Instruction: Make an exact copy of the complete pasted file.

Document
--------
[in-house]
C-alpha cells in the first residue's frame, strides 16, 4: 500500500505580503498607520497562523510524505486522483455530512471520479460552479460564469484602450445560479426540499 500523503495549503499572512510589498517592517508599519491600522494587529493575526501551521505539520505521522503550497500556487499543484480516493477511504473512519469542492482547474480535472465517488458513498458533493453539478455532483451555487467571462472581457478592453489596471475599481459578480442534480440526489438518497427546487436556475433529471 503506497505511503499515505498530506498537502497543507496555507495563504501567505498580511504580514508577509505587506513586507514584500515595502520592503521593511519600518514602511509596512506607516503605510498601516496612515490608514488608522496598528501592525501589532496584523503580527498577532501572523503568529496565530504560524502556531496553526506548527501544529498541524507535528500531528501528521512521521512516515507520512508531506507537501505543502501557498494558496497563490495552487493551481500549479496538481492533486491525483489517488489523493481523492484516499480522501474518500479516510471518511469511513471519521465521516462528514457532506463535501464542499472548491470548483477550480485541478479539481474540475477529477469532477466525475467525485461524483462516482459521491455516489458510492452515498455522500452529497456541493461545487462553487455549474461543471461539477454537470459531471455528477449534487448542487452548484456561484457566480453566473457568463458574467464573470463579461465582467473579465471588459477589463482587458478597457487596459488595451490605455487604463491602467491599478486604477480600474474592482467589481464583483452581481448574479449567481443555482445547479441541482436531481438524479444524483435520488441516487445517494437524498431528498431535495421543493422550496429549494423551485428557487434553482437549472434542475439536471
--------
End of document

[in-house]
C-alpha cells in the first residue's frame, strides 16, 4: 500500500505580503498607520497562523510524505486522483455530512471520479460552479460564469484602450445560479426540499 500523503495549503499572512510589498517592517508599519491600522494587529493575526501551521505539520505521522503550497500556487499543484480516493477511504473512519469542492482547474480535472465517488458513498458533493453539478455532483451555487467571462472581457478592453489596471475599481459578480442534480440526489438518497427546487436556475433529471 503506497505511503499515505498530506498537502497543507496555507495563504501567505498580511504580514508577509505587506513586507514584500515595502520592503521593511519600518514602511509596512506607516503605510498601516496612515490608514488608522496598528501592525501589532496584523503580527498577532501572523503568529496565530504560524502556531496553526506548527501544529498541524507535528500531528501528521512521521512516515507520512508531506507537501505543502501557498494558496497563490495552487493551481500549479496538481492533486491525483489517488489523493481523492484516499480522501474518500479516510471518511469511513471519521465521516462528514457532506463535501464542499472548491470548483477550480485541478479539481474540475477529477469532477466525475467525485461524483462516482459521491455516489458510492452515498455522500452529497456541493461545487462553487455549474461543471461539477454537470459531471455528477449534487448542487452548484456561484457566480453566473457568463458574467464573470463579461465582467473579465471588459477589463482587458478597457487596459488595451490605455487604463491602467491599478486604477480600474474592482467589481464583483452581481448574479449567481443555482445547479441541482436531481438524479444524483435520488441516487445517494437524498431528498431535495421543493422550496429549494423551485428557487434553482437549472434542475439536471